Irony in Antigone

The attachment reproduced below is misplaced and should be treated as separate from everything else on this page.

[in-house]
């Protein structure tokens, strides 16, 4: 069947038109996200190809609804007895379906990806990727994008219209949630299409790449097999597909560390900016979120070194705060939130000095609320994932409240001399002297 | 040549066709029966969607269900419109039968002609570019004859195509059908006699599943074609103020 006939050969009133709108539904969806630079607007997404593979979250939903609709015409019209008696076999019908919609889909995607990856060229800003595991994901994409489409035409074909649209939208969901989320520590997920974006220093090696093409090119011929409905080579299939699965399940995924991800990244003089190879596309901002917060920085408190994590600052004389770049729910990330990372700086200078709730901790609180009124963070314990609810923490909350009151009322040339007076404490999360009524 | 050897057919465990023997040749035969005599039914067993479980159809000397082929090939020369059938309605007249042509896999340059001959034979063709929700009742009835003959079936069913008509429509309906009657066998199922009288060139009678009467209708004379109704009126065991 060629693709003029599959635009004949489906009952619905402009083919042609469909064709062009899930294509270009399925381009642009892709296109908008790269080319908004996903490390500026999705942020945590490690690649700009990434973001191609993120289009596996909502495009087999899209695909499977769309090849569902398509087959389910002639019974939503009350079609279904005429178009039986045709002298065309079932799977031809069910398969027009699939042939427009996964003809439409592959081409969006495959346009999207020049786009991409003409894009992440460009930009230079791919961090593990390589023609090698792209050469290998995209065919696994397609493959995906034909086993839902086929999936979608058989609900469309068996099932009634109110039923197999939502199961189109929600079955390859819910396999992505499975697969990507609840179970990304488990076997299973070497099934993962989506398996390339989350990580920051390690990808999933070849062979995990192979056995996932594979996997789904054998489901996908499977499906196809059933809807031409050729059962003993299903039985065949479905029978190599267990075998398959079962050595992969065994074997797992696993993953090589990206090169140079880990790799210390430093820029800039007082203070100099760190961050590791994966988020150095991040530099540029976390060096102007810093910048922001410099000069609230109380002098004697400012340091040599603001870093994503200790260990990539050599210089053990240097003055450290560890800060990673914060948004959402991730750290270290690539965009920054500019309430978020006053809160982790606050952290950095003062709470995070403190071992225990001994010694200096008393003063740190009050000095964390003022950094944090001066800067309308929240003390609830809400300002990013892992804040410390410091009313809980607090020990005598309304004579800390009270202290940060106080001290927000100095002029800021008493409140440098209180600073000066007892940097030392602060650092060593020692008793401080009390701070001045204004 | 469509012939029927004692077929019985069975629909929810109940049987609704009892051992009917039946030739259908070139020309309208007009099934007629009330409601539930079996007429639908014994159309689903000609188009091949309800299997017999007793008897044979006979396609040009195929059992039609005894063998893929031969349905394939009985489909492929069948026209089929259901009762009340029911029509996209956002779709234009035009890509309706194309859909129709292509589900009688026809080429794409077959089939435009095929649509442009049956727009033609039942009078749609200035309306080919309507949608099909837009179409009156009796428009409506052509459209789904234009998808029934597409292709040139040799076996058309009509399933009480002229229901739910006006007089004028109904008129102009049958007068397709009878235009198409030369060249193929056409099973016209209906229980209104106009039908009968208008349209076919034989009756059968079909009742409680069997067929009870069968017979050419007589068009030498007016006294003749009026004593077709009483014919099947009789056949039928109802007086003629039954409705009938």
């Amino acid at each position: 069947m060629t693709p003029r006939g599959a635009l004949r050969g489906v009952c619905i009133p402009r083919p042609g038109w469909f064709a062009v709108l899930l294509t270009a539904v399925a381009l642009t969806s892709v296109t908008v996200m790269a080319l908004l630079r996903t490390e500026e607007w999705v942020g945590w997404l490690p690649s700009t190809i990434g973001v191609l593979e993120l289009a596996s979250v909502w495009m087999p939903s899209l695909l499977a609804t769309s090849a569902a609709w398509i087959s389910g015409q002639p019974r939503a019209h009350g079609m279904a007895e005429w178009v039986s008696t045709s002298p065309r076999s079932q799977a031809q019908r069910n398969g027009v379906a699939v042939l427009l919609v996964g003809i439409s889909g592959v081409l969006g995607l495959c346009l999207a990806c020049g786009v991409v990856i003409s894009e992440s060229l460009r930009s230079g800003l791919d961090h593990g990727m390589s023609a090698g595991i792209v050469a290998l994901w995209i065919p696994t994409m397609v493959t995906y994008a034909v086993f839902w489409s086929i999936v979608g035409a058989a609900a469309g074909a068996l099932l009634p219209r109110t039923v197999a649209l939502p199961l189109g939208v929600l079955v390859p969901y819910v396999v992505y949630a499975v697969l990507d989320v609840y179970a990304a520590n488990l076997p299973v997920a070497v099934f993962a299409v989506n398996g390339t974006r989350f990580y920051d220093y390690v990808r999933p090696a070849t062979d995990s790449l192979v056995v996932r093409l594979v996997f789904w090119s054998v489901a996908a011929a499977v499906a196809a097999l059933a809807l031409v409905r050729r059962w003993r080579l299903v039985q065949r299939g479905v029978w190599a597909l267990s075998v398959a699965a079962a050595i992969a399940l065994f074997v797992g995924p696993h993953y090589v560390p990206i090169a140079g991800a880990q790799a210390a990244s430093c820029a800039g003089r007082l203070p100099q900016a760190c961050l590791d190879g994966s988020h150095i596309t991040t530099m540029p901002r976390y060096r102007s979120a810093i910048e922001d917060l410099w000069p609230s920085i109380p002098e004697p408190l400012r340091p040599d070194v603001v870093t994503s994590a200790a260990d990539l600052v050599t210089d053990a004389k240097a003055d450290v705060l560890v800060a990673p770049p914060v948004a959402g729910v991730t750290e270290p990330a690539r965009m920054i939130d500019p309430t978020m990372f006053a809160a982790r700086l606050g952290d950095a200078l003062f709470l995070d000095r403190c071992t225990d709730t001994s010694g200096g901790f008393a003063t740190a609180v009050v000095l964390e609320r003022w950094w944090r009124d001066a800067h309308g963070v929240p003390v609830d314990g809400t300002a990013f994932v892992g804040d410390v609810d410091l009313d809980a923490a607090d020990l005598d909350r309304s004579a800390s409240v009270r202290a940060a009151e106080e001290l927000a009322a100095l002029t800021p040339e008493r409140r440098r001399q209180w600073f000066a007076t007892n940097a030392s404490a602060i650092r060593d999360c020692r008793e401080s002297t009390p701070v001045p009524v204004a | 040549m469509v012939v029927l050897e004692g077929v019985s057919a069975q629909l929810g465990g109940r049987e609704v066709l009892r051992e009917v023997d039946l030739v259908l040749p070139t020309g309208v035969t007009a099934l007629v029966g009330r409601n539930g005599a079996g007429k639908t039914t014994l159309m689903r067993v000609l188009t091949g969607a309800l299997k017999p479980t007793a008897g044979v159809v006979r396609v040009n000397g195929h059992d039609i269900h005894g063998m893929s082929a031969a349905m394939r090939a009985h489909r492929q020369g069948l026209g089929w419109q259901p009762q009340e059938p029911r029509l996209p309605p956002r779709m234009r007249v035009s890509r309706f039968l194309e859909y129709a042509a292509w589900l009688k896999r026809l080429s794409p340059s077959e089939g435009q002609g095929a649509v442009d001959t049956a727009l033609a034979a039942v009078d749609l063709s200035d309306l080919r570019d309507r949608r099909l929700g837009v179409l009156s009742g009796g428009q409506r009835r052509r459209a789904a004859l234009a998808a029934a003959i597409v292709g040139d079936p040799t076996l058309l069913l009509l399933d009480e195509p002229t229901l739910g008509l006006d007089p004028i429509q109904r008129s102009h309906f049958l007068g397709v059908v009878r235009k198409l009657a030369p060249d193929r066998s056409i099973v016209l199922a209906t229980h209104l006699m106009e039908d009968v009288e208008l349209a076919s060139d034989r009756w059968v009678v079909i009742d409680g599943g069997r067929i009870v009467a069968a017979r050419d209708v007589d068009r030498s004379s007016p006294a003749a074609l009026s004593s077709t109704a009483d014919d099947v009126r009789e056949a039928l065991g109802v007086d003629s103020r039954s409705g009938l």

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Irony in Antigone When one begins to read Antigone, they may find it very easy to recognize the use of irony throughout the work. The author, Sophocles, was known to work his plots into lines in which tragic irony would occur over and over. He would then bring lines that had been spoken previously in a play in later to form a climax of the drama (Johns). Sophocles used "tragic irony" often in Antigone, along with other plays that he has written. “‘Tragic irony’ whereby a character's words carry a deeper and more sinister meaning for the audience than the character speaking them intends to impart (Dawe).” Not only does he use tragic irony, but he also uses verbal irony and even some situational irony all throughout Antigone. Creon is a character known throughout the play to display a large number of verbal irony. Irony begins working its way into the play at the very beginning of the play, during the prologue. During the prologue of the play Antigone is with her sister, Ismene. While with her, she begins to beg Ismene to help her go against the new law set by Creon, find her brother Polyneices’ body and bury him properly. Antigone believes that Polyneices deserves a proper burial just as their brother Eteocles received after his death. Antigone shows verbal irony while trying to persuade her sister to help her by calling Creon “good Creon” when she says, “that is what they say, and our good Creon is coming here/To announce it publicly; and the penalty–/Stoning to death in
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